Across Colorado, the signs of cutting-edge energy research are apparent with oil rigs, utility lines and solar panels dotting the landscape. But the energy research that could have the greatest impact in Colorado may never generate power in the Centennial State.
At Colorado State University, researchers are working to bring energy to regions of Sub-saharan Africa where rural communities lack the basic resources to support economic and social development. Researchers say the problems and the solutions are multifaceted, but the outcome from inaction is well-known.
“What you have is about 1.2 billion people in the world who have either no access to energy or no access to a regular supply of energy,” said Dan Zimmerle, CSU senior research associate. “What we want to do is provide development because people who have development tend to be going in the right trajectory. It has an impact on Colorado because you don’t want to be dealing with extremist groups and mass migrations and all of the other things. So our work actually comes home.”
The solution to solving the development and power obstacles in rural Africa goes far beyond creating methods of power delivery. Zimmerle and the team at Colorado State University must also solve a wide range of social and cultural problems to ensure access to power actually leads to life-changing development.
“There’s a really interesting analogy between what we’re doing and what happened during rural electrification in the U.S. in the 1930s,” said Zimmerle. “When rural electrification occurred, the federal government came in with the capital to put in the wires and utilities stimulated demand by encouraging the purchase of appliances. They also helped to teach people what they could do with electricity. I think we’re right at that juncture right now in the developing world.”
But Zimmerle says replicating systems that exist in the developed world is not the answer. Doing so would also replicate the environmental impact the developing world already imposes on the planet. Instead, researchers hope to develop an array of new systems that work around the region’s sociological, environmental and technical issues.
While the solution-based projects vary according to community, Colorado State University is working with private companies to install microgrids or small electrical grids that can function independently from a large-scale grid. Microgrids typically draw energy from solar power and other renewable sources, and serve as a cost-effective alternative to connecting to a large national grid.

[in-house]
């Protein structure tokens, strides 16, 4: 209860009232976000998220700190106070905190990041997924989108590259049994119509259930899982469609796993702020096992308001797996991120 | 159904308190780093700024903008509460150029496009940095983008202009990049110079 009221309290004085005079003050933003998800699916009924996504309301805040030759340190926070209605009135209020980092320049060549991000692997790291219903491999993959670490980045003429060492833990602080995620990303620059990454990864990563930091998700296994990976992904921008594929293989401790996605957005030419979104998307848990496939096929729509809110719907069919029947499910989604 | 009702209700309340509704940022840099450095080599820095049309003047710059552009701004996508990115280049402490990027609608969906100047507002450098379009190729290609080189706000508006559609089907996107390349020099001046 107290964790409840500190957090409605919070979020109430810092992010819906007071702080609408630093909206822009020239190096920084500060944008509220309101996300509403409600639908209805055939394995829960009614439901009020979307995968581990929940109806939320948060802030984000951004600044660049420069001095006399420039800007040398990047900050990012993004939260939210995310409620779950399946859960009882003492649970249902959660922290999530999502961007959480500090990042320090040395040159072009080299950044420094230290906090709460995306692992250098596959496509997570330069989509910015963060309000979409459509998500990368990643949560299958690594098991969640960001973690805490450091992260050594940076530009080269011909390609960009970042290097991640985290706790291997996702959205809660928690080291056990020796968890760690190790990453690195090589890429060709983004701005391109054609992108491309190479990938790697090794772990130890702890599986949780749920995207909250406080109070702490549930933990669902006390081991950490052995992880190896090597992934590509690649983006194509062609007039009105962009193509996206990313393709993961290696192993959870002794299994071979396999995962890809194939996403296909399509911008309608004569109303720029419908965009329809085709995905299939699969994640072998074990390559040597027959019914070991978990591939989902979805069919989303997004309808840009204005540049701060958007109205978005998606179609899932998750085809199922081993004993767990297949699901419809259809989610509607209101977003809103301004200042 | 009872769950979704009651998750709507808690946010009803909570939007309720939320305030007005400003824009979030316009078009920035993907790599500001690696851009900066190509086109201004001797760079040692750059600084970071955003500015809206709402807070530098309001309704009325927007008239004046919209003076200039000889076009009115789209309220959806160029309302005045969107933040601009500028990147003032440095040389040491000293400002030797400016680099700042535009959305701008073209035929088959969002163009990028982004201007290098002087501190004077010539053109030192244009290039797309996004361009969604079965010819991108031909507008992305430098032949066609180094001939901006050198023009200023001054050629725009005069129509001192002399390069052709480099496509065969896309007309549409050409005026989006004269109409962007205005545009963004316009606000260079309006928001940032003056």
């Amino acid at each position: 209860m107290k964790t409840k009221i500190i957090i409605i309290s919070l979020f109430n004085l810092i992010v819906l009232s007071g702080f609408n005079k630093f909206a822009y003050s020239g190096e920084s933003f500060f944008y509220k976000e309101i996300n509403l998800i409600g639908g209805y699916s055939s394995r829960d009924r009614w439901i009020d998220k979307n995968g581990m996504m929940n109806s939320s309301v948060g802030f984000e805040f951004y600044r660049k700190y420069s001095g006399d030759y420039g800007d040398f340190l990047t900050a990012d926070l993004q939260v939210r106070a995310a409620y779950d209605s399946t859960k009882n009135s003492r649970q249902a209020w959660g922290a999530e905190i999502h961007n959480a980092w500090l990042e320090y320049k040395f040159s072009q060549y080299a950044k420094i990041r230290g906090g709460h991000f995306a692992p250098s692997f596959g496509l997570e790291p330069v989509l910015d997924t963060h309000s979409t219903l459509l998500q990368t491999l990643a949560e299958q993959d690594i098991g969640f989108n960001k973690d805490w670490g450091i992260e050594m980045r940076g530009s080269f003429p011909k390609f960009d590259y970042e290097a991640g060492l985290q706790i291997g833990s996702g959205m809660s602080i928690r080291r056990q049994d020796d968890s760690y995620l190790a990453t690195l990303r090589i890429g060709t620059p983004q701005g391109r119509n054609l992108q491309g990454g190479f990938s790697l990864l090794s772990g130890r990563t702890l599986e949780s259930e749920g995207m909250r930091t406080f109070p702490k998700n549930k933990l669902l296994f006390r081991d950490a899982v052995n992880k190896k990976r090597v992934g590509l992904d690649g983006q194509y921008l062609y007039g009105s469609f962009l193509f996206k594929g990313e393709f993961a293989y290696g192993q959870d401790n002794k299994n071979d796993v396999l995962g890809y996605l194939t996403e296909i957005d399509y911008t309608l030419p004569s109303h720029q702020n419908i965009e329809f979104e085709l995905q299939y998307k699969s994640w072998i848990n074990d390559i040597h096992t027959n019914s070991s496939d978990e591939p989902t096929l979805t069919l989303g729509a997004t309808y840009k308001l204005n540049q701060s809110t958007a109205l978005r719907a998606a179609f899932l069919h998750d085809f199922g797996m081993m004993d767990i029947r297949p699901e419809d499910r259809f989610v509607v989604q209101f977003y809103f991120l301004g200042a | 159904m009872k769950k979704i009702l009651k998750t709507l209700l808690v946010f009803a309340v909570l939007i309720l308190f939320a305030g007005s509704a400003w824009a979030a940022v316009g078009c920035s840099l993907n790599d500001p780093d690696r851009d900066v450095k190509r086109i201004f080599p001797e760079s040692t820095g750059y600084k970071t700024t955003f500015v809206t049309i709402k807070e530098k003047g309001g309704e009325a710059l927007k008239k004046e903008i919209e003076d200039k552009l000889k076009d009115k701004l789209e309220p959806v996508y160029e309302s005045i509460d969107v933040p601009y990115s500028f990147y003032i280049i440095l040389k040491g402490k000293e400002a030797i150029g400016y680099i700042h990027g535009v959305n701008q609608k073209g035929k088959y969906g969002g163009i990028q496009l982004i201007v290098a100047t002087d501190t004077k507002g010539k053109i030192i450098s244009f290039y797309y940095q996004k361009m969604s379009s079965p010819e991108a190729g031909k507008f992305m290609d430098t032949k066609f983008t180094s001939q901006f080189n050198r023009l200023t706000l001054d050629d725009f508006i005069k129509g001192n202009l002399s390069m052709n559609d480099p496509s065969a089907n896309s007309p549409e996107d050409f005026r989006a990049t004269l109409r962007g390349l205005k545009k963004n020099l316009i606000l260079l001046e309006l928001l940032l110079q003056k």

Much of this effort is taking place in countries like Rwanda, where 25 years after the Rwandan genocide, government officials are now encouraging development and have set a goal of connecting the entire Rwandan population to energy within five years.
But while the technology and cost-cutting solutions necessary to meet the goal continue to materialize, the social and cultural issues in rural East Africa continue to present researchers with challenging problems.
“In the U.S., if you want to buy something, even if you’re poor, you have some cash. Most villagers in rural Africa have no cash. There’s no banks. There’s no credit,” said Zimmerle. “So the (understanding of financial transactions) is a fundamental social science problem.”
But while many African villagers lack an understanding of Western-style economics, they are not naive to the world around them. Zimmerle said most villagers, even in rural communities, own a cell phone. They become aware of what’s taking place in the rest of the world, leaving them subject to radical groups promising a better life.
To ensure a smooth research effort, CSU researchers coordinate their efforts through the Colorado Energy Research Collaboratory — a program that brings together researchers from CSU, the National Renewable Energy Laboratory, the University of Colorado and the Colorado School of Mines. Together, these researchers not only develop technical solutions to energy development, they also conduct workshops to educate policy-makers, and aid organizations and for-profit companies about the needs, problems and benefits of providing power to rural areas of Africa. Zimmerle said the workshops have led to substantive discussion and problem-solving that is yielding results.
“This is a real case where a small amount of funding led to solutions,” said Zimmerle. “If you didn’t have that money to catalyze the interactions, it just wouldn’t happen.”